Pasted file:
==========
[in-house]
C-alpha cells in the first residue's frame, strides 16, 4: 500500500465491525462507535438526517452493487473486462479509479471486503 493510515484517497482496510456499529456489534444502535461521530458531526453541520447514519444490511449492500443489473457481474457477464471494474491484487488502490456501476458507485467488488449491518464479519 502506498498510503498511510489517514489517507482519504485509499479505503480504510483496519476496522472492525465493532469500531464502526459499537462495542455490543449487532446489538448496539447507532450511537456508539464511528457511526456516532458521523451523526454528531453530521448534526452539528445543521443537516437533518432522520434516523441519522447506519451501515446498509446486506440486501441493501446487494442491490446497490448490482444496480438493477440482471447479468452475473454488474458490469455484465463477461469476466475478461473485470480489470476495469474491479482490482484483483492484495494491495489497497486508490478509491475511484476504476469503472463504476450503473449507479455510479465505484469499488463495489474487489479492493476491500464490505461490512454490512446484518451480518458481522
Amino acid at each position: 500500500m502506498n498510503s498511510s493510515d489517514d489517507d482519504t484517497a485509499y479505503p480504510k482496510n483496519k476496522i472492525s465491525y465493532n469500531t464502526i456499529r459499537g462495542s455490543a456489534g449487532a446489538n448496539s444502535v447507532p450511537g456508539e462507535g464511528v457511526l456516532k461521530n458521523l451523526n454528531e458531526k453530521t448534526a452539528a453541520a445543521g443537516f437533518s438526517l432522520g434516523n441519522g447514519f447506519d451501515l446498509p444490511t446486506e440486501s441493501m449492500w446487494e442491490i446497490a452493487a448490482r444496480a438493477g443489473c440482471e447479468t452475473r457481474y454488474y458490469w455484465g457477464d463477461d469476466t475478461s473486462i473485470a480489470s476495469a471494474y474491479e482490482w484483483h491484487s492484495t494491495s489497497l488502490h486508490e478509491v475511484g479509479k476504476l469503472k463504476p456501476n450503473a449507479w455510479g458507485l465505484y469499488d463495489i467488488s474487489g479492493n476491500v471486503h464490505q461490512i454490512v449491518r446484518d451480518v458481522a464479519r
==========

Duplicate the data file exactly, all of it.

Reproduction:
[in-house]
C-alpha cells in the first residue's frame, strides 16, 4: 500500500465491525462507535438526517452493487473486462479509479471486503 493510515484517497482496510456499529456489534444502535461521530458531526453541520447514519444490511449492500443489473457481474457477464471494474491484487488502490456501476458507485467488488449491518464479519 502506498498510503498511510489517514489517507482519504485509499479505503480504510483496519476496522472492525465493532469500531464502526459499537462495542455490543449487532446489538448496539447507532450511537456508539464511528457511526456516532458521523451523526454528531453530521448534526452539528445543521443537516437533518432522520434516523441519522447506519451501515446498509446486506440486501441493501446487494442491490446497490448490482444496480438493477440482471447479468452475473454488474458490469455484465463477461469476466475478461473485470480489470476495469474491479482490482484483483492484495494491495489497497486508490478509491475511484476504476469503472463504476450503473449507479455510479465505484469499488463495489474487489479492493476491500464490505461490512454490512446484518451480518458481522
Amino acid at each position: 500500500m502506498n498510503s498511510s493510515d489517514d489517507d482519504t484517497a485509499y479505503p480504510k482496510n483496519k476496522i472492525s465491525y465493532n469500531t464502526i456499529r459499537g462495542s455490543a456489534g449487532a446489538n448496539s444502535v447507532p450511537g456508539e462507535g464511528v457511526l456516532k461521530n458521523l451523526n454528531e458531526k453530521t448534526a452539528a453541520a445543521g443537516f437533518s438526517l432522520g434516523n441519522g447514519f447506519d451501515l446498509p444490511t446486506e440486501s441493501m449492500w446487494e442491490i446497490a452493487a448490482r444496480a438493477g443489473c440482471e447479468t452475473r457481474y454488474y458490469w455484465g457477464d463477461d469476466t475478461s473486462i473485470a480489470s476495469a471494474y474491479e482490482w484483483h491484487s492484495t494491495s489497497l488502490h486508490e478509491v475511484g479509479k476504476l469503472k463504476p456501476n450503473a449507479w455510479g458507485l465505484y469499488d463495489i467488488s474487489g479492493n476491500v471486503h464490505q461490512i454490512v449491518r446484518d451480518v458481522a464479519r